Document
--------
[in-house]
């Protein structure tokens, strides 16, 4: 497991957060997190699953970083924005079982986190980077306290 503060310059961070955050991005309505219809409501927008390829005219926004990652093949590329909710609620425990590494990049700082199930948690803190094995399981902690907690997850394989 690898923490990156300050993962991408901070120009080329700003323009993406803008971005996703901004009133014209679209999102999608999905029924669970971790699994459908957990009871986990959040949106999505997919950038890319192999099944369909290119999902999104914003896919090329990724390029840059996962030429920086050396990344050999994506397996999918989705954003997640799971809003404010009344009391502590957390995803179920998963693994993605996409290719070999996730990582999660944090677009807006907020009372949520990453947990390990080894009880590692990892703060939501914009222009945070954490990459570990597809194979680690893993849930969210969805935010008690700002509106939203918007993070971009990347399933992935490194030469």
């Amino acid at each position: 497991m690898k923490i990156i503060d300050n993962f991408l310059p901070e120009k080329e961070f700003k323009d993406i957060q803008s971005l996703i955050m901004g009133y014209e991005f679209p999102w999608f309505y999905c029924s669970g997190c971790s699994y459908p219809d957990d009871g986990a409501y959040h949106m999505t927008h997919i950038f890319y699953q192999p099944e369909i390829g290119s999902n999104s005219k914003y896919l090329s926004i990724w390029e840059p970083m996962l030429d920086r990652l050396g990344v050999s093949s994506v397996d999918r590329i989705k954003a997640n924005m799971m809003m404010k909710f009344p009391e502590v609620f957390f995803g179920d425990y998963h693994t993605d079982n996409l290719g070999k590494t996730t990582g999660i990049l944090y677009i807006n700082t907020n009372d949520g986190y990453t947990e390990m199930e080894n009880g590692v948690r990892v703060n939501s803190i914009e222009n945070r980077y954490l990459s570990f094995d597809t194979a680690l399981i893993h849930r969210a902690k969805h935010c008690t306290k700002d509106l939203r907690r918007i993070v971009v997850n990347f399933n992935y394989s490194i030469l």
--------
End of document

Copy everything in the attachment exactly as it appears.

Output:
[in-house]
């Protein structure tokens, strides 16, 4: 497991957060997190699953970083924005079982986190980077306290 503060310059961070955050991005309505219809409501927008390829005219926004990652093949590329909710609620425990590494990049700082199930948690803190094995399981902690907690997850394989 690898923490990156300050993962991408901070120009080329700003323009993406803008971005996703901004009133014209679209999102999608999905029924669970971790699994459908957990009871986990959040949106999505997919950038890319192999099944369909290119999902999104914003896919090329990724390029840059996962030429920086050396990344050999994506397996999918989705954003997640799971809003404010009344009391502590957390995803179920998963693994993605996409290719070999996730990582999660944090677009807006907020009372949520990453947990390990080894009880590692990892703060939501914009222009945070954490990459570990597809194979680690893993849930969210969805935010008690700002509106939203918007993070971009990347399933992935490194030469």
């Amino acid at each position: 497991m690898k923490i990156i503060d300050n993962f991408l310059p901070e120009k080329e961070f700003k323009d993406i957060q803008s971005l996703i955050m901004g009133y014209e991005f679209p999102w999608f309505y999905c029924s669970g997190c971790s699994y459908p219809d957990d009871g986990a409501y959040h949106m999505t927008h997919i950038f890319y699953q192999p099944e369909i390829g290119s999902n999104s005219k914003y896919l090329s926004i990724w390029e840059p970083m996962l030429d920086r990652l050396g990344v050999s093949s994506v397996d999918r590329i989705k954003a997640n924005m799971m809003m404010k909710f009344p009391e502590v609620f957390f995803g179920d425990y998963h693994t993605d079982n996409l290719g070999k590494t996730t990582g999660i990049l944090y677009i807006n700082t907020n009372d949520g986190y990453t947990e390990m199930e080894n009880g590692v948690r990892v703060n939501s803190i914009e222009n945070r980077y954490l990459s570990f094995d597809t194979a680690l399981i893993h849930r969210a902690k969805h935010c008690t306290k700002d509106l939203r907690r918007i993070v971009v997850n990347f399933n992935y394989s490194i030469l």